Roundtable: Oprah Winfrey and 5 Top Actresses on Crying for Spielberg and 'Muff Shots'
Amy Adams, Emma Thompson, Julia Roberts, Octavia Spencer and "12 Years a Slave's" Lupita Nyong'o on their scariest on-set moments, dumb audition moments and kissing Meryl Streep.
NYONG'O: That was the first film that I worked on, and I would escort Ralph from his tent because in Kenya we don't have trailers, and he was always in some sort of funk, in a zone, and I would be like, "So, what was your favorite movie to work on?" You know, just trying small talk because the silence was uncomfortable for me. And he would be trying to be polite, but he really didn't want to speak to me. And now I understand! (Laughter.) That's such a precious moment, when an actor is approaching the set.
Do you still have to audition for things?
ADAMS: I've been on so many auditions, I started treating it as my acting class. I would just pretend I was shooting the scene because I figured I had to learn from it. But the problem was, then I thought I could experiment, and so I just did some really dumb things. I would go in and wear costumes, take props. I think sometimes they just thought I was mad.
THOMPSON: Do you mean you felt that you'd sacrificed small portions of personal dignity?
ADAMS: Well, that, yeah.
THOMPSON: Which I think is vital in this profession. It's all far too respectable now.
ADAMS: I said that a long time ago: "My dignity is just that."
THOMPSON: Actors should really be beyond the pale! We really should. My father married my mother [actress Phyllida Law], and my grandmother locked herself in the toilet for a couple of days because "actress" was still synonymous with "whore." Or, as you say here, "ho." (Laughter.)
WINFREY: I remember when I said I wanted to be an actress as a teenager. My father said, "No daughter of mine is going to go out there ho-ing herself." And I made a decision then: "Well, all right, I will still major in speech and drama, but perhaps I'll have to teach it or defy my father." But there was always that in the back of my mind: You got to ho in order to act.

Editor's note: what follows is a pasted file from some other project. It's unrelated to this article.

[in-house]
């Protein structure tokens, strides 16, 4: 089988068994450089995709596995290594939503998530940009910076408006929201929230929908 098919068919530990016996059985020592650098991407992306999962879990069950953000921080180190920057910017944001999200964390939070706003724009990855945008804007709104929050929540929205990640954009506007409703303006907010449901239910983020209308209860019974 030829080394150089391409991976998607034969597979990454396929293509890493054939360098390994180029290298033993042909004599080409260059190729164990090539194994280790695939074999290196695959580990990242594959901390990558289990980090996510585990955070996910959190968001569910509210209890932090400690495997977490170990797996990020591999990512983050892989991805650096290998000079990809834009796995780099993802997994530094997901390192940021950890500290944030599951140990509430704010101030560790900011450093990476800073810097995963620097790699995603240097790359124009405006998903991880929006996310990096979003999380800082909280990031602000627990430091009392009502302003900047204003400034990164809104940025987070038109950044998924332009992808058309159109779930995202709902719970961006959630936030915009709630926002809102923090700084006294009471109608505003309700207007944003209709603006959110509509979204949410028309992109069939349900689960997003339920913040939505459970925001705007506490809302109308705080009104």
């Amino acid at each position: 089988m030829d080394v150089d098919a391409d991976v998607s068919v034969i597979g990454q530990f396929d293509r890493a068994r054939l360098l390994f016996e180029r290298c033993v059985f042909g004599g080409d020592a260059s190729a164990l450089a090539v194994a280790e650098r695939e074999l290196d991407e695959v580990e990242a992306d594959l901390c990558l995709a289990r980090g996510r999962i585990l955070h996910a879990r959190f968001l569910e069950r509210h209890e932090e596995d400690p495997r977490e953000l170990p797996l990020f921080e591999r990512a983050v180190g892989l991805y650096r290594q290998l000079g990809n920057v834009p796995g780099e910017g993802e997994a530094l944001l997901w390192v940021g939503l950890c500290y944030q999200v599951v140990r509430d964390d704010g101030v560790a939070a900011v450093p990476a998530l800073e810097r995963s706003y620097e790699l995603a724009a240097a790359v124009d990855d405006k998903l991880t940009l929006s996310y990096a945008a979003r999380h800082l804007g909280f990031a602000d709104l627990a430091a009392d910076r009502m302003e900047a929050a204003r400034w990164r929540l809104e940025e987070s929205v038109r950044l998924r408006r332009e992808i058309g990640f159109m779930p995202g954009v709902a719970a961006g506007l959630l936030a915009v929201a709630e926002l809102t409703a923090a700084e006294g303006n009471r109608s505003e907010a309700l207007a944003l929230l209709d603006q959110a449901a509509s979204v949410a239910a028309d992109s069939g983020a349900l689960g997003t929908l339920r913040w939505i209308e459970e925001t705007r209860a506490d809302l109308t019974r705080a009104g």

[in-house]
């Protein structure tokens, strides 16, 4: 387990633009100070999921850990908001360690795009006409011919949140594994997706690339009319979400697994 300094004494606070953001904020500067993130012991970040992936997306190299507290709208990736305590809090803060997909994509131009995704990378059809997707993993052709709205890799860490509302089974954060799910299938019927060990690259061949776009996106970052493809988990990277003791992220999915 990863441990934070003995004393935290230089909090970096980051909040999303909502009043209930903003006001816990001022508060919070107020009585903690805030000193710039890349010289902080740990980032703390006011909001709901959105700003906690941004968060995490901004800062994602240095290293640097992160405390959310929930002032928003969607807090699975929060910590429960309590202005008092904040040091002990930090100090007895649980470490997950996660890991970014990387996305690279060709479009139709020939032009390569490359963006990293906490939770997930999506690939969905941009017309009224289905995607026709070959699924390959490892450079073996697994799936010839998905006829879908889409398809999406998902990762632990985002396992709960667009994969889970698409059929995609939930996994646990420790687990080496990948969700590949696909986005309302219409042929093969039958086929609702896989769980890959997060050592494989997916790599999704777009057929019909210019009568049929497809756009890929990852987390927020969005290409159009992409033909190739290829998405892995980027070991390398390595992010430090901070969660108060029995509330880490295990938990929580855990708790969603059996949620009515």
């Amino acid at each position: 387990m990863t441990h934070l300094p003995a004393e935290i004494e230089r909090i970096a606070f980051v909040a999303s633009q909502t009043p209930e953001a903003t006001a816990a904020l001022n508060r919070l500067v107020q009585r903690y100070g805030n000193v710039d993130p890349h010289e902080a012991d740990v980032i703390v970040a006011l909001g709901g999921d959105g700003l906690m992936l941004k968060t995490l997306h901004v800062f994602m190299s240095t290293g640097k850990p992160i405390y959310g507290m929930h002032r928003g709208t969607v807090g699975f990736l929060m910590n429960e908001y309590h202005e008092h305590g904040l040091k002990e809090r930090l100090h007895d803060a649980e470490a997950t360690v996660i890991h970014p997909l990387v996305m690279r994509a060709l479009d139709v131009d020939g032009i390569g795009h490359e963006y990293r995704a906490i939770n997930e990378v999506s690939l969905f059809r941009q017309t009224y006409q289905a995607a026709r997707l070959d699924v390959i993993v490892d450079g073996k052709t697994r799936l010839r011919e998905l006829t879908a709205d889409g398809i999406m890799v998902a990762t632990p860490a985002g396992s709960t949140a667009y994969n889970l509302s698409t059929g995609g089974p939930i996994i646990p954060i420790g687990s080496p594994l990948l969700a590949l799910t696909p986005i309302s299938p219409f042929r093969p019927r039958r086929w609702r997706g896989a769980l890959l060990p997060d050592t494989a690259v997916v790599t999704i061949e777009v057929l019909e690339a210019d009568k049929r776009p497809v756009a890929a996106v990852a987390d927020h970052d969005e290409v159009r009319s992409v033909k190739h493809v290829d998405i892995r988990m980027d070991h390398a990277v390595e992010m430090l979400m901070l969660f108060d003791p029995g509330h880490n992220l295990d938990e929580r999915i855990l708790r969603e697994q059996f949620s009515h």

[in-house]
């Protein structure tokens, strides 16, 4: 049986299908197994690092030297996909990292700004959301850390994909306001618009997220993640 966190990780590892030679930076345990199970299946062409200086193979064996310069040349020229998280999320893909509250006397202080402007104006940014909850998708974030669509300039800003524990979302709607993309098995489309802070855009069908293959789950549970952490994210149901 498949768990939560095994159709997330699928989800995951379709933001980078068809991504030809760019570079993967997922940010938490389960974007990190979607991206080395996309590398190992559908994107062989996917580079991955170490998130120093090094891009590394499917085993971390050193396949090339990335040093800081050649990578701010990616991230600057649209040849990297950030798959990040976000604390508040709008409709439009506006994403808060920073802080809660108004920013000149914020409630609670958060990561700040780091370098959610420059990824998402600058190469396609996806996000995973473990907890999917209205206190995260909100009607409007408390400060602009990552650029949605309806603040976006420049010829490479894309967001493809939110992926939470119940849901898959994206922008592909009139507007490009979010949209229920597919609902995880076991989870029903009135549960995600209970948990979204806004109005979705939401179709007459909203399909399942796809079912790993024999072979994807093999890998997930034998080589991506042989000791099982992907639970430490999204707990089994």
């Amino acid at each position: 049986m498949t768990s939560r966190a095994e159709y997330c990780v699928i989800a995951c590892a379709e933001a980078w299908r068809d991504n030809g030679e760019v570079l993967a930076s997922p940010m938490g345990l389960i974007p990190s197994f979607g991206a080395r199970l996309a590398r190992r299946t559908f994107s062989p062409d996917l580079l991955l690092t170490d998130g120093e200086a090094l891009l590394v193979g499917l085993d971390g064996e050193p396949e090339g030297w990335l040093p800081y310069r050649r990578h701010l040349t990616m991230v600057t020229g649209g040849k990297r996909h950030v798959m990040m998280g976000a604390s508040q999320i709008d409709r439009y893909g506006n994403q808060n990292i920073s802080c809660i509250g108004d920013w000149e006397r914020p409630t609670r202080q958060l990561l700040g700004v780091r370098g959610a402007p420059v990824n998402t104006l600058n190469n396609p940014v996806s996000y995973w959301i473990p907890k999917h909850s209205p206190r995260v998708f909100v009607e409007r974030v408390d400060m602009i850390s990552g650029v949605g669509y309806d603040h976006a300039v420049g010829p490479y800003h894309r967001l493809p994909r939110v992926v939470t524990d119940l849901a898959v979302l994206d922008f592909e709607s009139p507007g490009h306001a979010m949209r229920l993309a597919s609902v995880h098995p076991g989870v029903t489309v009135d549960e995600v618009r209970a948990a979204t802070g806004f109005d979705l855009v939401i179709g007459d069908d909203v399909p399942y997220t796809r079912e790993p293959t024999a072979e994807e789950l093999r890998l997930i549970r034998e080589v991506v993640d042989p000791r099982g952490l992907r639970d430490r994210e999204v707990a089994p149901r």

So you would have become an actress if it weren't for your father?
WINFREY: I probably would have been more strident about it, but in our household it was very clear, "I don't want that to happen." So I was looking for an alternative. But still, as anybody knows who feels that inside, I felt the yearning to act. I remember doing an interview with Dustin Hoffman, and he said just casually, "Oprah, you know you want to be on the other side." And I almost started to cry in that moment. [But] after Beloved, I realized it was too hard to manage both.
Did you find yourself rusty for The Butler?
WINFREY: Well, I worried that I might be rusty because it's like picking up your instrument and you hadn't touched it in 15 years. I said [to director Lee Daniels], "I don't know, Lee." And I called [actress] Susan Batson and told her, "There's a lot of crying in this movie." I told her my whole Steven Spielberg story. And she said: "You still have it. You haven't closed up all those spaces."
Do you worry when you take on a role that you have such a strong personal brand that the character has to be in line with what your audience expects?
WINFREY: No, no, I wasn't worried about that, nor have I ever been worried about that. What I've been worried about is the people getting over the "Oprah" factor. Because everybody's going in there expecting to see me as you've seen me for 25 years.